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Example Flyers From the Selma Voting Rights Campaign

As in any mass movement, leaflets and flyers played an important communications role in the Selma Voting Rights Campaign. Some of the general-information leaflets were mass-printed and handed out by activists on the streets and door-to-door over time. Flyers regarding current events were usually run off on a mimeograph machine and distributed by children running through the Black neighborhoods.

 
[From the collection of Bruce Hartford]

To prevent KKK snipers and bomb attacks, the times and locations of appearances by Movement notables such as Dr. King, Malcom X, and Jim Forman were not announced long in advance as a security precaution. Usually they were publicized by children distributing flyers like this one through the Black neighborhoods a few hours before the event.

 
 
[From the collection of Bruce Hartford] [From the collection of Bruce Hartford]
 
 

As with freedom movements in other Southern cities, mass meetings were the heart and soul of the Selma Movement. This flyer was distributed in respons to the murder of Jimmy Lee Jackson in Marion (Perry County) or Rev. Reeb in Selma.

[From the collection of Bruce Hartford]
   
[From the collection of Bruce Hartford] This flyer was distributed by the Montgomery Improvement Association (MIA) to encourage students to join the Selma to Montgomery march when it arrived in Montgomery.
   
Most Movement campaigns included boycotts of downtown white merchants because of their support for segregation and racist hiring practices. In Selma, the stores in the Black shopping district were owned by whites who refused to hire Blacks for any job other than janitor. [From the collection of Bruce Hartford]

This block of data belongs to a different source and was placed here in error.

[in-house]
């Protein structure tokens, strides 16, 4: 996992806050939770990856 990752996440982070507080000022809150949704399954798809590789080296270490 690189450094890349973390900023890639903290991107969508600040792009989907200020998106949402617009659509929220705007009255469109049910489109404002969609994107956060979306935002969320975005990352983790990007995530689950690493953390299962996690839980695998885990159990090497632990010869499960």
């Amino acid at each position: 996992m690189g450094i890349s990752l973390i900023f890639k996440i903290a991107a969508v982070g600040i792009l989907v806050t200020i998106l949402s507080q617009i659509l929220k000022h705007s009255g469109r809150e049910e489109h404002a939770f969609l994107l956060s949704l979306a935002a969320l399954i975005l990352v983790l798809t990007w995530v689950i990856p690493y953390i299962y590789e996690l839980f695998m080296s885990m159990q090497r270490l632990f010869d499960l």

[From the collection of Bruce Hartford]

Under Alabama law in the 1960s, it was a crime to boycott a store or business. So anyone caught handing out this leaflet was immediately arrested.

   
Prior to passage of the Voting Rights Act, in most rural counties of the deep south, the courthouse was only open for voter registration two afternoons a month. A "Freedom Day" was a Movement mobilization of Blacks to defy centuries of oppression by going to the courthouse on registration day as a group. If you participated in a Freedom Day, you risked being arrested, beaten, fired, evicted from your home, and possibly murdered.

On this flyer: SCLC stands for Southern Christian Leadership Conference, DCVL is Dallas County Voters League (the Selma Movement coalition), and SNCC is the Student Nonviolent Coordinating Committee.

[From the collection of Bruce Hartford]


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